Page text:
Five Questions with… Chris Enright (DVM), Of The Assiniboine Park Zoo’S Leatherdale International Polar Bear Conservation Centre
Chris Enright DVM is the director of veterinarian services at Assiniboine park Zoo and Leatherdale International Polar Bear Conservation Centre. He examines the polar bear.
Chris Enright, DVM, has known for a long time he belonged in wildlife care.
Dr. Enright had a strong desire to help all animals since high school. It was this passion that drove him to join a Canadian project on northern ecosystems.
He began his career at Assiniboine Park Conservancy, Winnipeg, Man. in 2002. Two years later, he was involved in creating a new vision of the facility. This included the creation of the Leatherdale International Polar Bear Conservation Centre.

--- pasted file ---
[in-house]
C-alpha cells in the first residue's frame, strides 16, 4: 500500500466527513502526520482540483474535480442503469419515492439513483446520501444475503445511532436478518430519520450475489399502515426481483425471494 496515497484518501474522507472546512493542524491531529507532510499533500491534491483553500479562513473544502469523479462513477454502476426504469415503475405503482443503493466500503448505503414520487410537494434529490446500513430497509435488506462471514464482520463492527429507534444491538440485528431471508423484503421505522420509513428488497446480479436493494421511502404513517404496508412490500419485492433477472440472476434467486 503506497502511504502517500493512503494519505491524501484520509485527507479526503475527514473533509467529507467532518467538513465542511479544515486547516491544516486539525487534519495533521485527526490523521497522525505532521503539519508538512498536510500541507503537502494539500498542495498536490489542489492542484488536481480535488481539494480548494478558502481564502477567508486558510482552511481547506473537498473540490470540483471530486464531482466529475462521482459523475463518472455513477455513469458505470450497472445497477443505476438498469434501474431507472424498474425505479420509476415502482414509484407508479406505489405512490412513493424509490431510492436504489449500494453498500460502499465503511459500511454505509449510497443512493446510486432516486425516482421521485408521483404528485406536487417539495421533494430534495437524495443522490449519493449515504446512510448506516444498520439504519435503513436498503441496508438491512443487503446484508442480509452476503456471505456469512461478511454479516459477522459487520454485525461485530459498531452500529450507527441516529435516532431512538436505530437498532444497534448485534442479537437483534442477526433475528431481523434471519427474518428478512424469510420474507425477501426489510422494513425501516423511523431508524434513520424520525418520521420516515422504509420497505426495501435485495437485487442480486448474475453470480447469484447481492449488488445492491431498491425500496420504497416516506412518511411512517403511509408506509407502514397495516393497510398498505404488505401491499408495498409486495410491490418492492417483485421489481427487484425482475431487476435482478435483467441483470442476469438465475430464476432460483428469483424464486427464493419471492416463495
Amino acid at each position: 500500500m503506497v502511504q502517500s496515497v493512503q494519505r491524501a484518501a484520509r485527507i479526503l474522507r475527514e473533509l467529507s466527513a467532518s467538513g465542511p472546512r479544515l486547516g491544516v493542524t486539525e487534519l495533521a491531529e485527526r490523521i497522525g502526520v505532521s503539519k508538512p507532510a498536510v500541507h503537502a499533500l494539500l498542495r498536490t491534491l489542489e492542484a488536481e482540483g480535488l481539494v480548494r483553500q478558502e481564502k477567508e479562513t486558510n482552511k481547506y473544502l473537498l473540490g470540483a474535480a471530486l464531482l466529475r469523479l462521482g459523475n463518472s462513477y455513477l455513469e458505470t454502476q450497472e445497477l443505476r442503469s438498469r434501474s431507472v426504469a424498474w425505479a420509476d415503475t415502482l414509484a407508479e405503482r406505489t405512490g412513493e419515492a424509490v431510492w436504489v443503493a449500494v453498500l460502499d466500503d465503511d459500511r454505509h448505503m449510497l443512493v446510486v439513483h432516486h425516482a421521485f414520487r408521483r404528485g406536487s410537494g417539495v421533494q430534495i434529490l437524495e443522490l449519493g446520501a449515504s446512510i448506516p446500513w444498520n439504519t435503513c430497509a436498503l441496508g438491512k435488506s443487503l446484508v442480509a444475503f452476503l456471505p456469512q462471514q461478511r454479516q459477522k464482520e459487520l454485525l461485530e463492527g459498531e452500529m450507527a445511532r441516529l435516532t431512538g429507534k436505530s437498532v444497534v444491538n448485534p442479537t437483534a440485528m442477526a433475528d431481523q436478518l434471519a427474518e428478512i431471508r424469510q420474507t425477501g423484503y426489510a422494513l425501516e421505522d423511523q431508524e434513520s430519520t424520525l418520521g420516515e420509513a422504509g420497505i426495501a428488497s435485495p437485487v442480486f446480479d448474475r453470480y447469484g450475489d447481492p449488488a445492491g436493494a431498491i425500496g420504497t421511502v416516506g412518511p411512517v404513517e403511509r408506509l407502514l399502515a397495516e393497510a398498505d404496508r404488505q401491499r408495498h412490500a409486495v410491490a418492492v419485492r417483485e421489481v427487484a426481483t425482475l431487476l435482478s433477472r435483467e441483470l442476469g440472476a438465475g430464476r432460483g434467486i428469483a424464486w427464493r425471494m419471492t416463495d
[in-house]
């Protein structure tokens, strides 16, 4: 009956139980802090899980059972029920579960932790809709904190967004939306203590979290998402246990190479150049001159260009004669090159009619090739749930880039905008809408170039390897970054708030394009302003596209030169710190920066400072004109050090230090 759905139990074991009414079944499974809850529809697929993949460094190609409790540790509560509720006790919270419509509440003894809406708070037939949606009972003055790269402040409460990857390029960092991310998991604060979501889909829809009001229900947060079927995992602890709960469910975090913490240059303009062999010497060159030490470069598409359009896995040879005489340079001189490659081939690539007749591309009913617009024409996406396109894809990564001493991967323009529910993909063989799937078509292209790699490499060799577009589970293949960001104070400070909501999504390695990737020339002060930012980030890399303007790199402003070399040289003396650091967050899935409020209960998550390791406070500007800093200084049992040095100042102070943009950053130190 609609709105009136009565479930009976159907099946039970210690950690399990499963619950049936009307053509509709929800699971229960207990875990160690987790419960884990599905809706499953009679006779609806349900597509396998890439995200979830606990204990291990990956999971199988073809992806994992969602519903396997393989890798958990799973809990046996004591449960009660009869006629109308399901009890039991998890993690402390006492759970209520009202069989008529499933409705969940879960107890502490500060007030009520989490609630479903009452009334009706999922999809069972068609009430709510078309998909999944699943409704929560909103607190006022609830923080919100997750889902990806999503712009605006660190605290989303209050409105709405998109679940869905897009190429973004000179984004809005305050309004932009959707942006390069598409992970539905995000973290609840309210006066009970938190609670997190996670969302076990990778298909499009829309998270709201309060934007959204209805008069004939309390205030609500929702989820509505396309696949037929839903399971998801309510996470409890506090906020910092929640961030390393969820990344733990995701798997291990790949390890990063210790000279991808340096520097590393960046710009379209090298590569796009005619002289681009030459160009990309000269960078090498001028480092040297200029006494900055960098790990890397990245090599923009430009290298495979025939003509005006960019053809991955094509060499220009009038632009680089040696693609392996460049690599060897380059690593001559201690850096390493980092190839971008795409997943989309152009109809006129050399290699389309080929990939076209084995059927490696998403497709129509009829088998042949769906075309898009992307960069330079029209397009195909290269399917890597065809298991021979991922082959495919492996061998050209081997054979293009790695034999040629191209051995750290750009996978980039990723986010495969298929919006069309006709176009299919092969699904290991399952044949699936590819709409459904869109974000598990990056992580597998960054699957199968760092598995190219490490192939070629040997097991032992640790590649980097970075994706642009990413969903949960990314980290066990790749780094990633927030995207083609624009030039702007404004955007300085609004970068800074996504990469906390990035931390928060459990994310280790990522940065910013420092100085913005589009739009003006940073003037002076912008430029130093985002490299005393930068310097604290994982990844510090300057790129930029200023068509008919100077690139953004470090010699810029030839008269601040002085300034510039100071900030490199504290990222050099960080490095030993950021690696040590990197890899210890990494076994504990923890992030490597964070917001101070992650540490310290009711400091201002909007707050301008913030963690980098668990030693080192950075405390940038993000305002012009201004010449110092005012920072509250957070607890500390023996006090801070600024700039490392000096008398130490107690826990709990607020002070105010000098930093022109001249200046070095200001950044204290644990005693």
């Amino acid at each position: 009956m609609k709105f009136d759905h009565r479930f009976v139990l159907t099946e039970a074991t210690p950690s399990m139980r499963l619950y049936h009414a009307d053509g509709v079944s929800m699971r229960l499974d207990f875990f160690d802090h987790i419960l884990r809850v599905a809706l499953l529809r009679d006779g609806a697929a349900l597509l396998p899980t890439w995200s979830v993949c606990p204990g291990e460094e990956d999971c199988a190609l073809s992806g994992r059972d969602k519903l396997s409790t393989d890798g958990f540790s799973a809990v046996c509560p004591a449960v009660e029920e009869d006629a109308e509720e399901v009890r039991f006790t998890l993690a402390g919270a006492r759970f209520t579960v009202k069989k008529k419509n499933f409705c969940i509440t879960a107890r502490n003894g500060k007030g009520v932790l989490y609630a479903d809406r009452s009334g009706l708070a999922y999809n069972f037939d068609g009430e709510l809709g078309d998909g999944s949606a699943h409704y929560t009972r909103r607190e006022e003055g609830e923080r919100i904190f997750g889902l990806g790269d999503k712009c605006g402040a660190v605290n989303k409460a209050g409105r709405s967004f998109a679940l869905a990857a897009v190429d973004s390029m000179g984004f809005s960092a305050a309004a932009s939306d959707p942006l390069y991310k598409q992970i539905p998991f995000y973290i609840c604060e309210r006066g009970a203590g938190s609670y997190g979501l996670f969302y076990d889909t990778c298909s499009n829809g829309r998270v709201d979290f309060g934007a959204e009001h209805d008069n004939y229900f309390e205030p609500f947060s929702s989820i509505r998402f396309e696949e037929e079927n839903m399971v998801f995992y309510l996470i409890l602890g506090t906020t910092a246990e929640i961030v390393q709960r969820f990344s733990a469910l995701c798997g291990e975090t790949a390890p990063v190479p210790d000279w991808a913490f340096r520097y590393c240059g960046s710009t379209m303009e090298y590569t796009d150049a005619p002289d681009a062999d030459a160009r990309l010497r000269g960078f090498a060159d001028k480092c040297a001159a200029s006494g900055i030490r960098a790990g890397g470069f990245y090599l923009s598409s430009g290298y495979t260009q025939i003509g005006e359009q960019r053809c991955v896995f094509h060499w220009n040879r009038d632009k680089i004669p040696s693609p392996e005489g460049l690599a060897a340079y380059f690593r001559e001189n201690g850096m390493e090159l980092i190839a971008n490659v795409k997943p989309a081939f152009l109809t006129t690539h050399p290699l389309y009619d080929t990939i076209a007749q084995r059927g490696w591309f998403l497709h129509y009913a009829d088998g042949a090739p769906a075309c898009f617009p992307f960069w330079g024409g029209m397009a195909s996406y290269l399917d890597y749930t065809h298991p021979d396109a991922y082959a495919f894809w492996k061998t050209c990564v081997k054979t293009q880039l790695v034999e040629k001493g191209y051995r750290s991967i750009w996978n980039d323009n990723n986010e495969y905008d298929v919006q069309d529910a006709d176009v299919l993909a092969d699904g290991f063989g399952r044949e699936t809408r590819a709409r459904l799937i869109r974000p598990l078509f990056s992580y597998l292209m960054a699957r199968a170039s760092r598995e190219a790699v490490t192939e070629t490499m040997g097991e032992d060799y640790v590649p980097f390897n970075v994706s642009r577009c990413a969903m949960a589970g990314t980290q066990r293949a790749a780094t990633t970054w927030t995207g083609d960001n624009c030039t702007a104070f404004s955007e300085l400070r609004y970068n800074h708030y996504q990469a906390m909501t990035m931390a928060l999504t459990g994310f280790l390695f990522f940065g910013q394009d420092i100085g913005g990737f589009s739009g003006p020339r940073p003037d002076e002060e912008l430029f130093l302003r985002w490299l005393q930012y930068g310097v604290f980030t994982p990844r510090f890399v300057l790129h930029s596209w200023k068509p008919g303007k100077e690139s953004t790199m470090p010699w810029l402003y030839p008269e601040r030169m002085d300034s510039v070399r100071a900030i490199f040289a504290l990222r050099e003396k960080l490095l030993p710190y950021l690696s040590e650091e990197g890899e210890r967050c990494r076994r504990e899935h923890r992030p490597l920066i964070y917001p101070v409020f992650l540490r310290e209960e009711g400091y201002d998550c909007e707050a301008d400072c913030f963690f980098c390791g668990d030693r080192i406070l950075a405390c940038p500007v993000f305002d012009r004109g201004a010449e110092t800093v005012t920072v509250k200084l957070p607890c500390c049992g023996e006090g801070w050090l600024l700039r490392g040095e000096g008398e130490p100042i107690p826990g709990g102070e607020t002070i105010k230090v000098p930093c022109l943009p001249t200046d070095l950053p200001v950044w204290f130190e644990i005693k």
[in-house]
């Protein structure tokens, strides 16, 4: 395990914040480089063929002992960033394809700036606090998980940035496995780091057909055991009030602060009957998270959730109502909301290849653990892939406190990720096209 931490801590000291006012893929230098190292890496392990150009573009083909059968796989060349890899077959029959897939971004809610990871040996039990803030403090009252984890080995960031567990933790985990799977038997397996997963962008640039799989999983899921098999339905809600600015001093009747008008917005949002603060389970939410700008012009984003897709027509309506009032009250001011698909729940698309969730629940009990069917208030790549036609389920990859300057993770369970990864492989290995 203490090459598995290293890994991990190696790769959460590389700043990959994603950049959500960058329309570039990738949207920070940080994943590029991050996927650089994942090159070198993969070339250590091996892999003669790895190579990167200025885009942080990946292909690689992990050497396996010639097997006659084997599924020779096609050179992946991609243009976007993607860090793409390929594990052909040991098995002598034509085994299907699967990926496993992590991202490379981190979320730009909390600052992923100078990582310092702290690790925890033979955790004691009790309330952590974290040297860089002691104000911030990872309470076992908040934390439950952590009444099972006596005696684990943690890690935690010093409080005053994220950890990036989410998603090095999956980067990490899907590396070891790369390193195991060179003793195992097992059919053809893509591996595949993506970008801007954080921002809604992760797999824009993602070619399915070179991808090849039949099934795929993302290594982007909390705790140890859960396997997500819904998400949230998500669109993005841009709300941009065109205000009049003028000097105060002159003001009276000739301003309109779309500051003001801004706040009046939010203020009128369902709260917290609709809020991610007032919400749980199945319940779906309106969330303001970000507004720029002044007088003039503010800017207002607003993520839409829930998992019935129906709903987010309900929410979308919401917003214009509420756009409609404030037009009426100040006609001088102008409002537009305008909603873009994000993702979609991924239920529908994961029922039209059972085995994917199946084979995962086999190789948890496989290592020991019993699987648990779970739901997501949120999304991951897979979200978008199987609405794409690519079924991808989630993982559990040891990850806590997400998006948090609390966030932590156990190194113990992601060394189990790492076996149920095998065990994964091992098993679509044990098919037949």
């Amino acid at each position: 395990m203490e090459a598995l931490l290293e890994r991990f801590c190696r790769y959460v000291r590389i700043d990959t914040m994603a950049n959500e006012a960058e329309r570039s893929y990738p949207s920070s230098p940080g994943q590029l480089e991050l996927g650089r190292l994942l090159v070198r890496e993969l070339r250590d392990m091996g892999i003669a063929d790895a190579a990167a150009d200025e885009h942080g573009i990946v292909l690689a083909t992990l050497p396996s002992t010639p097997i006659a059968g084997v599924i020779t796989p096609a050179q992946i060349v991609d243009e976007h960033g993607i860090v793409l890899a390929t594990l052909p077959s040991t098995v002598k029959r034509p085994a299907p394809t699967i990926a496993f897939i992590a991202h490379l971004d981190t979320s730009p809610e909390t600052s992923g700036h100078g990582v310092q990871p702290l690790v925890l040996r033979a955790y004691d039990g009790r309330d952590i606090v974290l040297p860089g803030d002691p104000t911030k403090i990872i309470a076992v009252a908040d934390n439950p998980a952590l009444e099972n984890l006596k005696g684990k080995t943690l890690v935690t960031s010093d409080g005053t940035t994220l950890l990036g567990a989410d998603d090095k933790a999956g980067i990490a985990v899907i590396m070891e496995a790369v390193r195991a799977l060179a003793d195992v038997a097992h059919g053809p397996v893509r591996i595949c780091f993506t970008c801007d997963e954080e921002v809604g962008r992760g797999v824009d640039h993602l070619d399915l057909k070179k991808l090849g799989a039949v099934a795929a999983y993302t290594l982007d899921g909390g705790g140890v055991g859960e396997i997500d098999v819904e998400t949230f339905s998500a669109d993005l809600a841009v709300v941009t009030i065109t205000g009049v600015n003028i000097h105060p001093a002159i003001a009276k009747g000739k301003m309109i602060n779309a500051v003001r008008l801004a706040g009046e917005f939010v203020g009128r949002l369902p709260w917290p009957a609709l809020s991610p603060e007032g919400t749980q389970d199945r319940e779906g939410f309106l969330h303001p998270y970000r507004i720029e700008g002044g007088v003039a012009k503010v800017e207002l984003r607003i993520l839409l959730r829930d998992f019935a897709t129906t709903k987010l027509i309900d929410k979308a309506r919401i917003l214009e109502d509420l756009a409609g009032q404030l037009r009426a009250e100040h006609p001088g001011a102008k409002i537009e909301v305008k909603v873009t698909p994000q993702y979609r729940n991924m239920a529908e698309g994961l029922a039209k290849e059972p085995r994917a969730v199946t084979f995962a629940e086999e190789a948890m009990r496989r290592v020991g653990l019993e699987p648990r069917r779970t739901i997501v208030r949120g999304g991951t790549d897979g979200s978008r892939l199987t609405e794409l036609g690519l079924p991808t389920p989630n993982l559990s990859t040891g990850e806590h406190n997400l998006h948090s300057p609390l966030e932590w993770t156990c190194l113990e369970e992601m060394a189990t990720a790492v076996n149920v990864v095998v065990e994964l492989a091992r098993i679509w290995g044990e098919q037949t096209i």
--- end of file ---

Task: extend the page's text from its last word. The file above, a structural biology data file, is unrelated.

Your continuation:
With financial support from Manitoba, this centre serves as a sanctuary for rescue and transition of polar bears, and is the heart of conservation research at the zoo. It is the first home within the zoo for orphaned and at-risk polar bears and a place where they are given care as they adjust and transition to their new surroundings.
Enright hopes that the center will give cubs another chance at a happy life and inspire millions more zoo guests over time to become educated about climate change.
1) How did your career as a veterinarian care for Polar Bears begin?
High school was the beginning of my interest in conservation and being a vet. In university I was able to further explore these interests.